Peter and I recently hosted our first visitor since the start of the pandemic.
My sister, Tessa, arrived on August 25th and spent six nights with us. It was a hectic week that included a mystery of her checked bag’s whereabouts, a super short trip to Scotland, and a couple of days exploring London.
Tessa arrived at 11am on a Wednesday and I met her at Heathrow via the Tube. That was the first time I’d been on public transportation since March 13, 2020. There were more people on the Tube than I anticipated, the Victoria line was sweltering hot, and the trains looked like the last time they’d been deep cleaned was decades ago.
After 18 months of the pandemic, it appears nothing has changed with the Tube with the exception of the added risk of it being a covid petri dish. Masks are currently required on public transportation but mask-wearing adherence ranged from 40-60 percent. The Mayor of London says that that the Tube is clean and covid-safe but I certainly did not feel that way.
Our reunion at Heathrow was marred by the sad news that her checked bag had gone rogue and no one could tell her where it was or when it would turn up. Long story short, I received a call from British Airways four days later (five days after she departed the US) letting me (aka imposter Tessa) know that her bag had just arrived at Heathrow.
It was Sunday afternoon and we were just about to leave Green Park and board a bus back to my flat for a couple of hours of much-needed downtime. The British Airways representative told me that their couriers were extremely busy and there was no possibility that her bag would be delivered to our flat before she departed for the US on Tuesday.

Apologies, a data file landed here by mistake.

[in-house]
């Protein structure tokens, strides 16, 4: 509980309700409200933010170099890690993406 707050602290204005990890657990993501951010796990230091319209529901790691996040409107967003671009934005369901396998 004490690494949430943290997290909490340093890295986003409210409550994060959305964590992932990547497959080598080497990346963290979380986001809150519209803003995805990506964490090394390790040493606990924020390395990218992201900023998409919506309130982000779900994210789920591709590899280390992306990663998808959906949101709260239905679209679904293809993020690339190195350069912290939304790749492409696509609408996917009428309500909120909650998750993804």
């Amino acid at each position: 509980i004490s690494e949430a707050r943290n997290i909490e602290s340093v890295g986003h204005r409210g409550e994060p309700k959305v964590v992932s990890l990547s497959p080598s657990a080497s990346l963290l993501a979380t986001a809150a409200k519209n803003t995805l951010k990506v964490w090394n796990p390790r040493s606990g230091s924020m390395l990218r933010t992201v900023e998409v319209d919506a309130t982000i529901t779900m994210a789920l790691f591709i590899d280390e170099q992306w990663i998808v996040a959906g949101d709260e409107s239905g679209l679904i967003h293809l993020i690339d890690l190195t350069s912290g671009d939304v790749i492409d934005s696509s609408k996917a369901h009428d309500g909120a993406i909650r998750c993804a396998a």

I asked if we could collect the bag at Heathrow and he said yes.
I said, “Great! See you in an hour!” and we boarded the Tube to Heathrow. Our experience at Heathrow was a nightmare but we eventually left Heathrow with her bag in tow – all thanks to the BA representative giving me his personal mobile number to call if we “ran into any problems.” I suppose this is the extra level of service a passenger gets when the airline has lost your bag for five days.
Tessa’s first day in the UK was all about taking care of business. The first item on the agenda was for her to complete her Day 2 covid test. Next, we went shopping for what I’ll call “essential clothing” and then it was an early bedtime.
Fun fact: Tessa never napped nor did she nod off in the early evening hours nor did she have issues getting out of bed in the morning. I’ve never seen anyone handle jet lag as professionally as she did which is really quite something since this was her first time traveling across more than two time zones.